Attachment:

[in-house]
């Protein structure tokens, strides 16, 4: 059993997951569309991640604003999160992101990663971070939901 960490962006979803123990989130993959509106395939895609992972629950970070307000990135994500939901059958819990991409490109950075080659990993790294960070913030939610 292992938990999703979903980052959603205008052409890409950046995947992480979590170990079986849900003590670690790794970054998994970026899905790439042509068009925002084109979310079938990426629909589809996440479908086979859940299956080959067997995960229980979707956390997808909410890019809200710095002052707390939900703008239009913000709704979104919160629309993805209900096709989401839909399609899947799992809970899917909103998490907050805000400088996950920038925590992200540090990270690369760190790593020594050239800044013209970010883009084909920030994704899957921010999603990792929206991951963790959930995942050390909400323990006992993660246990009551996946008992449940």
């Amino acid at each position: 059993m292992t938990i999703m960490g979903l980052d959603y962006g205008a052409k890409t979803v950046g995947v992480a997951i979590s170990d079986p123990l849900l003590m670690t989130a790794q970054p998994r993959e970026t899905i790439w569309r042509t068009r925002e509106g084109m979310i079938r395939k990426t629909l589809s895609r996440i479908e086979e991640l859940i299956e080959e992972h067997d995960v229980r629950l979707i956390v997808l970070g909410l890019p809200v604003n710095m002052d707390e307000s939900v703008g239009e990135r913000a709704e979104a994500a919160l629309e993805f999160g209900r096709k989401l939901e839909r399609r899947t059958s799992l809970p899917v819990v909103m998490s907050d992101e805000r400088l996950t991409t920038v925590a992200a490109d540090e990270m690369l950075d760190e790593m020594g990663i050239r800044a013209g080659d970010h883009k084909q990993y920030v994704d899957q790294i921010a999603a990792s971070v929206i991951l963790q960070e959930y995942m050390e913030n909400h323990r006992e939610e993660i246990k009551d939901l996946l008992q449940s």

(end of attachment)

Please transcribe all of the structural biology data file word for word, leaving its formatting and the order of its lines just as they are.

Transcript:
[in-house]
């Protein structure tokens, strides 16, 4: 059993997951569309991640604003999160992101990663971070939901 960490962006979803123990989130993959509106395939895609992972629950970070307000990135994500939901059958819990991409490109950075080659990993790294960070913030939610 292992938990999703979903980052959603205008052409890409950046995947992480979590170990079986849900003590670690790794970054998994970026899905790439042509068009925002084109979310079938990426629909589809996440479908086979859940299956080959067997995960229980979707956390997808909410890019809200710095002052707390939900703008239009913000709704979104919160629309993805209900096709989401839909399609899947799992809970899917909103998490907050805000400088996950920038925590992200540090990270690369760190790593020594050239800044013209970010883009084909920030994704899957921010999603990792929206991951963790959930995942050390909400323990006992993660246990009551996946008992449940």
């Amino acid at each position: 059993m292992t938990i999703m960490g979903l980052d959603y962006g205008a052409k890409t979803v950046g995947v992480a997951i979590s170990d079986p123990l849900l003590m670690t989130a790794q970054p998994r993959e970026t899905i790439w569309r042509t068009r925002e509106g084109m979310i079938r395939k990426t629909l589809s895609r996440i479908e086979e991640l859940i299956e080959e992972h067997d995960v229980r629950l979707i956390v997808l970070g909410l890019p809200v604003n710095m002052d707390e307000s939900v703008g239009e990135r913000a709704e979104a994500a919160l629309e993805f999160g209900r096709k989401l939901e839909r399609r899947t059958s799992l809970p899917v819990v909103m998490s907050d992101e805000r400088l996950t991409t920038v925590a992200a490109d540090e990270m690369l950075d760190e790593m020594g990663i050239r800044a013209g080659d970010h883009k084909q990993y920030v994704d899957q790294i921010a999603a990792s971070v929206i991951l963790q960070e959930y995942m050390e913030n909400h323990r006992e939610e993660i246990k009551d939901l996946l008992q449940s």